News From the Flatlands

So after six months in Texas, last week I officially had my strangest experience yet. Dallas Observer business took me to the Panhandle, where I got to stay in the lovely little highway town of Dumas. Like nearby Sunray, home to the world's largest grain elevator (holds 7 million bushels, locals proudly told me), Dumas has its own claim fame: According to the Chamber of Commerce, it's the "Home of the Ding Dong Daddy!"

Ring a bell? It didn't for me, but luckily the brochure went on to tell how musician Phil Baxter drove through town in the '20s and later penned a song called, "I'm a Ding Dong Daddy from Dumas." Phil Harris, band leader for the Jack Benny Radio Show, made it famous. And if that doesn't have you booking your next vacation to Dumas, listen to this: According to Mayor Rowdy Rhoades, "the citizens of Dumas are among the finest in the world!"

If Baxter visited Dumas today, it's safe to say the late songwriter wouldn't recognize it. It's home to McDonald's, Burger King and KFC, as well as father and son cowboys in matching hats and spurs and troops of Halliburton employees in red work suits. But it's also a magnet for immigrants who flock to the prairie town for jobs in oil refineries and meat-packing plants. One morning at the illustrious Best Western, I noticed three crock pots boiling away on the sidewalk outside one of the motel rooms. When a small man emerged and squatted in front of one, then began stirring some sort of beef stew, I approached him Spanish. He stared back at me blankly. Turns out he and his friends are from the Philippines, and they work for Conoco Phillips and live at the Best Western. I should have known.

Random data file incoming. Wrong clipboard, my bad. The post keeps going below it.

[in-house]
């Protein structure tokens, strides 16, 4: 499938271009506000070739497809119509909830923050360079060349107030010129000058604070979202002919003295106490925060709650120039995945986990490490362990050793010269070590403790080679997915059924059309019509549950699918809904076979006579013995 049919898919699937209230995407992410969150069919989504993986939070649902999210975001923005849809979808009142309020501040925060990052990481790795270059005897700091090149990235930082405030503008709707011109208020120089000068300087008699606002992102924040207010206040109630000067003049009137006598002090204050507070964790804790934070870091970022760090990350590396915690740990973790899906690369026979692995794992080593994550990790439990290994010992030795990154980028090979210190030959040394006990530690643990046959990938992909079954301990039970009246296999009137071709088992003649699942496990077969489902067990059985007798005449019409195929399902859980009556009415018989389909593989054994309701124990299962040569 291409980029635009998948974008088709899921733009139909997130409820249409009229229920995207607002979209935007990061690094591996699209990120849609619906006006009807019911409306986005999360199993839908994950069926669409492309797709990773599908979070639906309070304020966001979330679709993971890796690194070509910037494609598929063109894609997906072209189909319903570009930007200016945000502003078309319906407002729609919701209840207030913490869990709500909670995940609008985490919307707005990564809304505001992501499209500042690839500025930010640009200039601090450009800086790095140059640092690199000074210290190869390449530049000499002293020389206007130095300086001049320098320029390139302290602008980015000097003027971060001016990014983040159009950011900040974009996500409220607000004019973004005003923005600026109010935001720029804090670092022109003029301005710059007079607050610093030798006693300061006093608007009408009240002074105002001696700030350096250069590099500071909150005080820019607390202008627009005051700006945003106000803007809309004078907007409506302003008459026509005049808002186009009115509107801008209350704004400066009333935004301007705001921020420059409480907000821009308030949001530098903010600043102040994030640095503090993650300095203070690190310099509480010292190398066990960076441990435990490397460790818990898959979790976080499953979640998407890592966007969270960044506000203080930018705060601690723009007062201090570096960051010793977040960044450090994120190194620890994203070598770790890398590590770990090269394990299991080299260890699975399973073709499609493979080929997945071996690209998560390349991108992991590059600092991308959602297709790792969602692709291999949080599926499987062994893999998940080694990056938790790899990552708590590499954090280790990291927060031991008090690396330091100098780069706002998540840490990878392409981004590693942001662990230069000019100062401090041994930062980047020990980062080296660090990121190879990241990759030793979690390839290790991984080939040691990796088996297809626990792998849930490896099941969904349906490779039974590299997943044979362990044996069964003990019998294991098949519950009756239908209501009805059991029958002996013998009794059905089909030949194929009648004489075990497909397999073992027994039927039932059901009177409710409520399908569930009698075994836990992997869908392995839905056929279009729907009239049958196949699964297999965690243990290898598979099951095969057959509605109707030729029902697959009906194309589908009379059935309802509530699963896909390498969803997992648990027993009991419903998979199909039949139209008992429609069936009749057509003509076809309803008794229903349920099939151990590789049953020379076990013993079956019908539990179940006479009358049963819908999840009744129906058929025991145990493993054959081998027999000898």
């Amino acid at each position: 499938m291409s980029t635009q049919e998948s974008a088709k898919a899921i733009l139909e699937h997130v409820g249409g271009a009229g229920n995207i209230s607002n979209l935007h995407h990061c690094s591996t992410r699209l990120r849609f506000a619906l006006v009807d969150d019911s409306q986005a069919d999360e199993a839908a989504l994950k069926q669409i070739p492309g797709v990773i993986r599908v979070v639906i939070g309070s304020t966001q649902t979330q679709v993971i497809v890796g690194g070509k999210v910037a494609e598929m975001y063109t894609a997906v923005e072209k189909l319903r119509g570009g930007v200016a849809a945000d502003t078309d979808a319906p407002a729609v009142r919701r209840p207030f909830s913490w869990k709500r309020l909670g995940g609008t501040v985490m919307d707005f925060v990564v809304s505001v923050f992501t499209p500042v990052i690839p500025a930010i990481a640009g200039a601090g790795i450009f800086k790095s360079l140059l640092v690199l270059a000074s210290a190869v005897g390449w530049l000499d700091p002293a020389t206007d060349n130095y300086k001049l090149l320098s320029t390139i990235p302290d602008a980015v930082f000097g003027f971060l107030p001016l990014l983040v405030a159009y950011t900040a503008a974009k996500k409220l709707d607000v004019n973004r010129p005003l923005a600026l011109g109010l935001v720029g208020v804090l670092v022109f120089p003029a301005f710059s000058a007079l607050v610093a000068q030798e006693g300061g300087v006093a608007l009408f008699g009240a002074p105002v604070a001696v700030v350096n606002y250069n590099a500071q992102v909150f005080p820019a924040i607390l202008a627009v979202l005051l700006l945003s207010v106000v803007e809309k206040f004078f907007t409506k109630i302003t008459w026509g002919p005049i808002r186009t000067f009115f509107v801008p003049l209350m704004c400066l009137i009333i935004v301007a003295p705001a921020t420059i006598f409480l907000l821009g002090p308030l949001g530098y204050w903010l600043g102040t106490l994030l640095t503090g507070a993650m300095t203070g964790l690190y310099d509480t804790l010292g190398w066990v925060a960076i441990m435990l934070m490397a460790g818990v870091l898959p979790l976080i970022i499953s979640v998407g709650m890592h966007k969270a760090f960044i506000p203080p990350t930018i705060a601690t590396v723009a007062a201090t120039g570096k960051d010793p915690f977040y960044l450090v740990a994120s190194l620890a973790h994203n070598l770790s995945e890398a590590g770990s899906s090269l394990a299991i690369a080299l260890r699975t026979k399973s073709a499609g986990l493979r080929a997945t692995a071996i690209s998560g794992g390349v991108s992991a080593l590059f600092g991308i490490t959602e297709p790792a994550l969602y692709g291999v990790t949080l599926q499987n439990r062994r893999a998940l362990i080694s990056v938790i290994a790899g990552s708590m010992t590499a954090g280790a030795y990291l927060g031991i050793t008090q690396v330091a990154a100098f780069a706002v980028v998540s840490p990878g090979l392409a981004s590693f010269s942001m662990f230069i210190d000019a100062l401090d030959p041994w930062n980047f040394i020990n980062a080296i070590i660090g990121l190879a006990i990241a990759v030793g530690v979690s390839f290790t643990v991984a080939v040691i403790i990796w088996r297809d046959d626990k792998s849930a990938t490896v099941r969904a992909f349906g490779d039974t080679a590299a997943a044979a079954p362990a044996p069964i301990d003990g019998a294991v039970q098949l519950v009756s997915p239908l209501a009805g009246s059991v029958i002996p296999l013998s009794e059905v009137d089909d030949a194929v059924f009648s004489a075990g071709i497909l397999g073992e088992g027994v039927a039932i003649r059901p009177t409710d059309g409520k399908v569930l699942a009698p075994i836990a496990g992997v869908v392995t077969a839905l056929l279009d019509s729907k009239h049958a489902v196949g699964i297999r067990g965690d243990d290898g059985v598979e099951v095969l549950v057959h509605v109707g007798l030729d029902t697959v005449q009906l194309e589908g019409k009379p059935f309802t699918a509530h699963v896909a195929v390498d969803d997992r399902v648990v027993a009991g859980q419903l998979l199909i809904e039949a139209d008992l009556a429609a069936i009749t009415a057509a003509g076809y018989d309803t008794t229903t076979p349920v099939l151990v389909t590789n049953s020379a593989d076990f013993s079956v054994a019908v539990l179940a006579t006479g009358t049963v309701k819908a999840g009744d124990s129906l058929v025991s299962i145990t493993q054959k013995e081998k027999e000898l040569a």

The next day I went on a reporting trip to a small town nearby -- a collection of trailers, really -- and talked to the chief of the 3-man police force. I asked if there was a restaurant or bar that might be a good place to interview local folks. He stared at me long and hard, as if I were Paris Hilton looking for a nail salon in the middle of prairie nowhere.

"Last person went to a bar and tried to interview people got a bunch of beer bottles thrown at her," he said, eyes narrowed. I wound up at the Laundromat. You'll find out what I was doing in a coming feature, but it involved charades. --Megan Feldman

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Patrick Williams is editor-in-chief of the Dallas Observer.
Contact: Patrick Williams